Amazon.com: 8 reviews
19 of 20 people found the following review helpful
Just my cup of tea. March 21 2002
By "kaia_espina" - Published on Amazon.com
Format: Paperback
A friendly warning to readers: Even though "The Way to Write for Children" is very precise about what SHOULD NOT be in children's books, it is quite the opposite about what SHOULD be in them.
On the very first page of the text, Joan Aiken bluntly informs readers that "there is no _one_ way in which to write for children." In another chapter, she explains the futility of dividing child readers into age groups and trying to target a single age. Throughout the book, she gives examples of what she considers poor children's literature--and not without good reason.
Aiken is not a writing teacher who says, "Do this and this and this, but not that." She is more like a mentor whose gut instinct about these matters is so finely developed that she can tell what will work and what will not, even though she may not be able to explain why. Yet she does try! Those who like their writing manuals well organized into clean-cut sections and subsections will not appreciate her attempts, but those who understand that she is truly sincere may dig deeper and find unexpected treasure.
You'll enjoy this book more if you have read as much children's literature as Aiken has and are familiar with the authors and titles that she liberally "name drops" throughout the text. I bought my copy three years ago and understood about 10% of it. Then I started studying some of the books she used as examples: "Daddy-Long-Legs", "Poems of Childhood", "The Chronicles of Narnia", "The Hobbit", "I Am the Cheese", etc. With that, her words took on new life for me.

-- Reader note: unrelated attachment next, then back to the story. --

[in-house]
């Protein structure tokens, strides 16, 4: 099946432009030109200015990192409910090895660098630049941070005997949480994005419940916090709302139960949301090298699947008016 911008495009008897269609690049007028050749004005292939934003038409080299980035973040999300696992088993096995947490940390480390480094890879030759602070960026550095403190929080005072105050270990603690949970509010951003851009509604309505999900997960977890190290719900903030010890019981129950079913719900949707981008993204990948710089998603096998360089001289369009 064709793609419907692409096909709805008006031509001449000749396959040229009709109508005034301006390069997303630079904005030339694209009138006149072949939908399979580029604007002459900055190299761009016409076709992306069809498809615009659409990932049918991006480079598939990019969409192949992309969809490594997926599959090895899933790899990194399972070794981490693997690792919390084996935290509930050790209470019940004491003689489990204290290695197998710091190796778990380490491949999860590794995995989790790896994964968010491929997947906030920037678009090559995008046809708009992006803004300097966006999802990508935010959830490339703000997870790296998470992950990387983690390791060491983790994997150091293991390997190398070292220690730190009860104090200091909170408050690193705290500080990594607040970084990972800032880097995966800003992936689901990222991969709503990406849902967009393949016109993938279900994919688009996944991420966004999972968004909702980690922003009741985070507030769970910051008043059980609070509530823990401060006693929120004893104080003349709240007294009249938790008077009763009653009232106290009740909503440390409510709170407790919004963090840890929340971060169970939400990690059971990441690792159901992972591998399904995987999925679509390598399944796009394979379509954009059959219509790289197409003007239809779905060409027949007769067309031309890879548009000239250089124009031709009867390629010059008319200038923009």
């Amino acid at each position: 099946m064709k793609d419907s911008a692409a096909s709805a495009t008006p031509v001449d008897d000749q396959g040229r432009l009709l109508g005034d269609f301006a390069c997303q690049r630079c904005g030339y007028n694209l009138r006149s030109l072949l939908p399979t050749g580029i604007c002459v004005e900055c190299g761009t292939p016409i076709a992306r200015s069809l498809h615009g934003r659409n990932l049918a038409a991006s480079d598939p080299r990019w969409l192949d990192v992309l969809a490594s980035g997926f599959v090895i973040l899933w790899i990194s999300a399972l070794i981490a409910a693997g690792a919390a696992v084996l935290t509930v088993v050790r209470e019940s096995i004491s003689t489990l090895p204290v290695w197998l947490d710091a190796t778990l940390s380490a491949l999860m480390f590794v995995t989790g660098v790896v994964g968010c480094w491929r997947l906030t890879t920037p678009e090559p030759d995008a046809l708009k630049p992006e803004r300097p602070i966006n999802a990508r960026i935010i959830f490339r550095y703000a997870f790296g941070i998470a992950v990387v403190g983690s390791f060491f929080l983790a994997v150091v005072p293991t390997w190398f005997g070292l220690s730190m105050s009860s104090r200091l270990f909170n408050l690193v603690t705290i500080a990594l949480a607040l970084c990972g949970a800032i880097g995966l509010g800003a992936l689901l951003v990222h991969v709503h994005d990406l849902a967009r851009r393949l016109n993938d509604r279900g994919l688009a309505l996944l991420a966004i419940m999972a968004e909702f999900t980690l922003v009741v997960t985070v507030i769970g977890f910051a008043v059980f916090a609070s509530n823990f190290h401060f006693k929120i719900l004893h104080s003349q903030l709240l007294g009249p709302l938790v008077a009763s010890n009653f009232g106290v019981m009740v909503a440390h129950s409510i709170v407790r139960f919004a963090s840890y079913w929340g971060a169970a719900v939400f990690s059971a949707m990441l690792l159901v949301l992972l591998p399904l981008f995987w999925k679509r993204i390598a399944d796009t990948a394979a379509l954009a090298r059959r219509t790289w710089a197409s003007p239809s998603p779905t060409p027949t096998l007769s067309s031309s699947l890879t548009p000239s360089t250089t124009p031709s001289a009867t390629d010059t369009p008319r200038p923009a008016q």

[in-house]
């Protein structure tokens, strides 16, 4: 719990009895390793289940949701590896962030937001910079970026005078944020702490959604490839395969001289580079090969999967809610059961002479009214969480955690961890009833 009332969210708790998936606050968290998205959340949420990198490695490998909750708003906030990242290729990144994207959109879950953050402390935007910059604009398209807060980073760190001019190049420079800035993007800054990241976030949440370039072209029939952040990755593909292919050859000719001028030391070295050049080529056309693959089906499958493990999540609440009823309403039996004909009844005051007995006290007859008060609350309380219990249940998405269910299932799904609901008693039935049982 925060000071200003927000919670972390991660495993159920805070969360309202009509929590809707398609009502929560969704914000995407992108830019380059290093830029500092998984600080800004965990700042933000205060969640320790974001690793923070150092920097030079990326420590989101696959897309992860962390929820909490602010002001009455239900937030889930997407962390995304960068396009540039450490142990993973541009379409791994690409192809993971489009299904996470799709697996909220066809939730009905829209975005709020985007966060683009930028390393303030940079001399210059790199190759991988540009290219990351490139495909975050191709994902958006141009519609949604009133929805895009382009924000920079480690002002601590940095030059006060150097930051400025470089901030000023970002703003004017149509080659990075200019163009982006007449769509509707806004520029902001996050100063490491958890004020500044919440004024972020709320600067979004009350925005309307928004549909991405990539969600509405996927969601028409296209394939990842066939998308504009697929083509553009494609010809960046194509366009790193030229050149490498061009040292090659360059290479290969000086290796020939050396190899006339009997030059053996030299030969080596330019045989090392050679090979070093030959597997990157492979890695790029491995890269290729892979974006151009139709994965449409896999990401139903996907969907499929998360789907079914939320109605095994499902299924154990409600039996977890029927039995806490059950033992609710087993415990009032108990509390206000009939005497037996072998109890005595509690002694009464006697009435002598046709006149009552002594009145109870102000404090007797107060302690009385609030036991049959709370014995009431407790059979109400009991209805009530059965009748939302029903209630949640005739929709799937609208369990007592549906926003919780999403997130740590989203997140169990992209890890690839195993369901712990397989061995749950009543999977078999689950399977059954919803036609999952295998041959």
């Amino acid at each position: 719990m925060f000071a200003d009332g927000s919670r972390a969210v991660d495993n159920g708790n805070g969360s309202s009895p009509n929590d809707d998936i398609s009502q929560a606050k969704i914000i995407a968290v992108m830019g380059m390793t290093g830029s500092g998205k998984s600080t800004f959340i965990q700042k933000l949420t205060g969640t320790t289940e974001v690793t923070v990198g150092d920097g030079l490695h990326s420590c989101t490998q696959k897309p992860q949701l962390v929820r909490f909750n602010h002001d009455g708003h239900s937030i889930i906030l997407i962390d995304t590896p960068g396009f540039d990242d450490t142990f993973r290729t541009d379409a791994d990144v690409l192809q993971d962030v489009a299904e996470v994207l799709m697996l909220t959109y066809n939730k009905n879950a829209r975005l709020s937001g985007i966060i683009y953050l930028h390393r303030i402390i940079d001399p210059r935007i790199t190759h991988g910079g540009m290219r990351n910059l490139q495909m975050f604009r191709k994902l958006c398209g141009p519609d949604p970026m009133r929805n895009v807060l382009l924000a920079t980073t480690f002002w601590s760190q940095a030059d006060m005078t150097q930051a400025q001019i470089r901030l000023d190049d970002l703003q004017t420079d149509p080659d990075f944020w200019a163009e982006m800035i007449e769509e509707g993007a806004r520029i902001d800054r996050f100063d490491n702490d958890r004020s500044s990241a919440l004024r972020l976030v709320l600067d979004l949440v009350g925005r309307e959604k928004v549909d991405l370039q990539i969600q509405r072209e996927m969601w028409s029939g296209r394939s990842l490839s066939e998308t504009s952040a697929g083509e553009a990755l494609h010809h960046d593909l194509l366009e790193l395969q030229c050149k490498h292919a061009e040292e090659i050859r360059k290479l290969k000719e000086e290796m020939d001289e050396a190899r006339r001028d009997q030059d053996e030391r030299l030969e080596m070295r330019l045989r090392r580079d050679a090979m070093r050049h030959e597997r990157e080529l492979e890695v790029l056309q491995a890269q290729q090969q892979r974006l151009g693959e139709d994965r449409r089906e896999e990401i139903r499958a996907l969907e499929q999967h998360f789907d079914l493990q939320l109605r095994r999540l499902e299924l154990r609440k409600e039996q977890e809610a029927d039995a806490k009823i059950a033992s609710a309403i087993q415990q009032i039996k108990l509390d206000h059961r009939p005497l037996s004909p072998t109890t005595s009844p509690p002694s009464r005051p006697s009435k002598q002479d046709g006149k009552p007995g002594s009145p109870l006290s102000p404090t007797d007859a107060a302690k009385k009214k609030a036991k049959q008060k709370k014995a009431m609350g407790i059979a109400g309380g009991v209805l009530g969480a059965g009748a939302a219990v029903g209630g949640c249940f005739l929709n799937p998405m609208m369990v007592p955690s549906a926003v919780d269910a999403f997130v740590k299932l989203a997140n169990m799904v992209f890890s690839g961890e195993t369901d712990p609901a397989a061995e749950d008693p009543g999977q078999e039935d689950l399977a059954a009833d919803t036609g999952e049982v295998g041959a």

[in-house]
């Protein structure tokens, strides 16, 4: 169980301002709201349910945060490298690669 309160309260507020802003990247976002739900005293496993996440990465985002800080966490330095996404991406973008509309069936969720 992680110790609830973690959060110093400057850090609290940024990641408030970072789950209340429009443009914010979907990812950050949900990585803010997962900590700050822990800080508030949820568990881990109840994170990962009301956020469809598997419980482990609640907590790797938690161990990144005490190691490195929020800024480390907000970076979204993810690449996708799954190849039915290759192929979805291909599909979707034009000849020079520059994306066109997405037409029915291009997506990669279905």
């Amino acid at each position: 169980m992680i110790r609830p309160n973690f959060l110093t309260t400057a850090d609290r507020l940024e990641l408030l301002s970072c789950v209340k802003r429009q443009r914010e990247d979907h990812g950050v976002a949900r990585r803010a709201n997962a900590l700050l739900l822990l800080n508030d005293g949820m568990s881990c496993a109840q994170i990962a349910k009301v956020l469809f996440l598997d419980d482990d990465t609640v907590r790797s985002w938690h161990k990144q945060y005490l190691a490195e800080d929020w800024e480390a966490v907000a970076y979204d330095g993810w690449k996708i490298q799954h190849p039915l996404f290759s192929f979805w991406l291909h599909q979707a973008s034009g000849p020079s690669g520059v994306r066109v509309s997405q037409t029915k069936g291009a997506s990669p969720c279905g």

I can compare reading "The Way to Write for Children" to listening to a wise and remarkable friend speak--but not lecture--about children's literature. It is definitely not writing school, but the education I receive is superior.
17 of 19 people found the following review helpful
a rare treat for writers Dec 12 2000
By Mark Siegel - Published on Amazon.com
Format: Paperback
Beautifully written and full of real insight, this astonishing little book will do more for the creative flow of aspiring writers than most books in the field. Its focus is on children's writing, and it offers the wisdom of an outstanding and very succesful author. Her love of children's writing is contagious, her advice is sound, and this excellent help will inspire many generations to come. In a league of its own.
2 of 2 people found the following review helpful
Excellent book March 11 2008
By ann denton - Published on Amazon.com
Format: Paperback
Having only recently been a child, I found this to be a wonderful book. It explain how children's books differ from adult books and elaborates on different types of children's books. This is not a book of how to write and use grammar; it rather explains how to tell a story. This advice is amazingly accurate and was more helpful to me than several other books I have read. The book is brief but well-well written and reads smoothly to the end.
Good Information Aug. 24 2010
By Zoraida Cespedes - Published on Amazon.com
Format: Paperback Verified Purchase
This book has useful info. Although it was written in the 90's the information is still relevant today 2010.
19 of 31 people found the following review helpful
Misled by previous review April 15 2001
By A Customer - Published on Amazon.com
Format: Paperback
I bought this book based on the five-star reader review from December 2000 and I was sorely disappointed and wishing I'd saved my $10 plus shipping! This book is outdated, sketchy (barely touches on YA novels) and very British. Her writing examples rely heavily on Dickens and the like, which didn't exactly bring me up to speed on the last 20 years of children's literature. I'm still searching for a good guide to writing children's fiction that is in print!